non- Moslems alike.
As military action against the Taliban Government and the terrorist groups it
harbors, seems at hand and on evidence of guilt whose publication was just announced
by Secretary Colin Powell we meditate these words of the Holy Koran:
And if ye punish, let your punishment be proportionate to the wrong that
has been done to you For Allah is with those who restrain themselves and
those who do good.
Our thoughts during this tragedy also go to the civilian population in Afghanistan
and to the impending major humanitarian crisis in which it may soon find itself.
We share in the belief that fighting terrorism is a long term and complex task
involving a multiplicity of instruments in the diplomatic, the financial field,
in intelligence collection and exchange, as well as traditional and new forms
of military action.
We must also address the circumstances which have promoted the propensity to
violence of certain population groups throughout the world. To analyze this
increased propensity to violence is not to seek to justify or excuse it but
to eradicate its underlying causes.
In broad terms, resentment, frustration and despair breed violence. Violence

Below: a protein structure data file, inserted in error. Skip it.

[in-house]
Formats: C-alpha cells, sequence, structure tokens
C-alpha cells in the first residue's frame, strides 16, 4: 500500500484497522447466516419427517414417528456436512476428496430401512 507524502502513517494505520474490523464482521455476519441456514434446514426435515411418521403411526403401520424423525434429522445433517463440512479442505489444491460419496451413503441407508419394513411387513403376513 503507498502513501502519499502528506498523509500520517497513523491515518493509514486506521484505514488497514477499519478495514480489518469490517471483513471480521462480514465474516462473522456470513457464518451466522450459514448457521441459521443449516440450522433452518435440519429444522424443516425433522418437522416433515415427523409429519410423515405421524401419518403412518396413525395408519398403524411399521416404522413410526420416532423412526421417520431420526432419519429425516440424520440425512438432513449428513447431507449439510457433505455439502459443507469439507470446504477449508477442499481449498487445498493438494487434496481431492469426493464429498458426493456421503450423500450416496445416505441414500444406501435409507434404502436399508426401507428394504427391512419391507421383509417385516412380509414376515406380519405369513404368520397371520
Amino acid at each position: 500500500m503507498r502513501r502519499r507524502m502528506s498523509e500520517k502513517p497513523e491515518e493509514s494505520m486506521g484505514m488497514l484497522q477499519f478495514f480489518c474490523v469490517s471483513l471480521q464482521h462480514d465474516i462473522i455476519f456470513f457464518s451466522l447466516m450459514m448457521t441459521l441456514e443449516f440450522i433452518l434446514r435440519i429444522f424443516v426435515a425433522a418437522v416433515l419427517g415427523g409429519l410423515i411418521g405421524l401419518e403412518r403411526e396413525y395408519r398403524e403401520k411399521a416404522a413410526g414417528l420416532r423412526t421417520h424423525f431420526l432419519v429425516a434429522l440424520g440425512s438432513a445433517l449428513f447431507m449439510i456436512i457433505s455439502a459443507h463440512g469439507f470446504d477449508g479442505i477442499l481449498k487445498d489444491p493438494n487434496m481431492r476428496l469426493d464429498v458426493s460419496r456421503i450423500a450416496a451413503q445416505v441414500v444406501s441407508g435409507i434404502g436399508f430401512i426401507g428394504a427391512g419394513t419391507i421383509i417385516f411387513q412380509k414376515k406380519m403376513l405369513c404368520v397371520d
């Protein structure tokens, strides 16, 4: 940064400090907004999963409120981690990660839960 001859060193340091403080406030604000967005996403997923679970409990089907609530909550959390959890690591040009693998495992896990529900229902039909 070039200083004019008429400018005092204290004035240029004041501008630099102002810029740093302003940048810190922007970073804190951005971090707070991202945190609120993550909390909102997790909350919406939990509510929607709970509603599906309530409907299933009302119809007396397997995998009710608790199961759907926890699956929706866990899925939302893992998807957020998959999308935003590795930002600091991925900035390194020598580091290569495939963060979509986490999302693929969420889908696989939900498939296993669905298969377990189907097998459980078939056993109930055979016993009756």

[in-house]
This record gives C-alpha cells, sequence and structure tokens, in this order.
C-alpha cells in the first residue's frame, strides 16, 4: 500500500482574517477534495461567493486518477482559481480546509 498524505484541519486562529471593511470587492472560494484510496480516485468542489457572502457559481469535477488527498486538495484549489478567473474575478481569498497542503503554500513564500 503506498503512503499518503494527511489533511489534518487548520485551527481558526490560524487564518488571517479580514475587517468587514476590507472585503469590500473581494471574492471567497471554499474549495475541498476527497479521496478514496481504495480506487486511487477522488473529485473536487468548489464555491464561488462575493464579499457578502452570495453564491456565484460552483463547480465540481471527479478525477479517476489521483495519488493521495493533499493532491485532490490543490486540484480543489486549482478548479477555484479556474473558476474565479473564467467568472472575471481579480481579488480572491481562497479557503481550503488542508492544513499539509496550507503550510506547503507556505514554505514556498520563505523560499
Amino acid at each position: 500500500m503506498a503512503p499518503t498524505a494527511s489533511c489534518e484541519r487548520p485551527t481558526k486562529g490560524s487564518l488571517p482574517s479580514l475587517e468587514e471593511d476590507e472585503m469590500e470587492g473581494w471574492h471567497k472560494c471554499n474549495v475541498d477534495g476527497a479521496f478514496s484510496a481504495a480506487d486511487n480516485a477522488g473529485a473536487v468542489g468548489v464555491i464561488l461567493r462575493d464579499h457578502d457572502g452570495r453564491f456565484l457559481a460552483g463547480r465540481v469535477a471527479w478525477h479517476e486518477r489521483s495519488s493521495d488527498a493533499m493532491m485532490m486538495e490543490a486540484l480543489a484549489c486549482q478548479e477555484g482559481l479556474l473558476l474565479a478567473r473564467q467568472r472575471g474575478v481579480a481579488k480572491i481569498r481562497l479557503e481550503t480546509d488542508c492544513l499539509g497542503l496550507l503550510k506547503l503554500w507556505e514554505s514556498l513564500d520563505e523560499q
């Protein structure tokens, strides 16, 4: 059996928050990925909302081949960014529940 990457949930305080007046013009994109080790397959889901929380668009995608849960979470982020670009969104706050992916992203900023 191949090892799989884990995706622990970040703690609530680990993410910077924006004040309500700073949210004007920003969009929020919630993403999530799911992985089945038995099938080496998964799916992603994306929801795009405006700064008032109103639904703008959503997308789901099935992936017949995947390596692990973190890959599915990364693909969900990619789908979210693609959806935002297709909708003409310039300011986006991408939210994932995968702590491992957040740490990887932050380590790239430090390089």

then looks for an ideology to legitimize it. A lunatic fringe may emerge from
the process of social fermentation.
Some causes of frustration and despair are internal and relate currently to
the labors of countries whose economies are in transition. And they have to
put their act together.
Other causes relate in the Moslem world to what it perceives as double standards
applied with respect to the Palestinians and the rest of the world, by major
world powers on such issues as human rights and the rights to nationhood. The
Palestinian Intifada correctly is circumscribed to its territory but all Moslems
in other parts of the world share frustration due to the stalemate and to what
they perceive as blatant injustice. Terrorists count on this frustration as
fuel to propel them into positions of power. So major countries also have to
put their act together.
The great defeat of the terrorist attack of September 11 is the fact that despite
those far-reaching frustrations, the overwhelming majority of countries, friend
and foe, stood by the US and condemned those atrocities.
Let us preserve this valuable social capital to cement the international coalition
as well as to put together a worldwide UN convention to combat the scourge of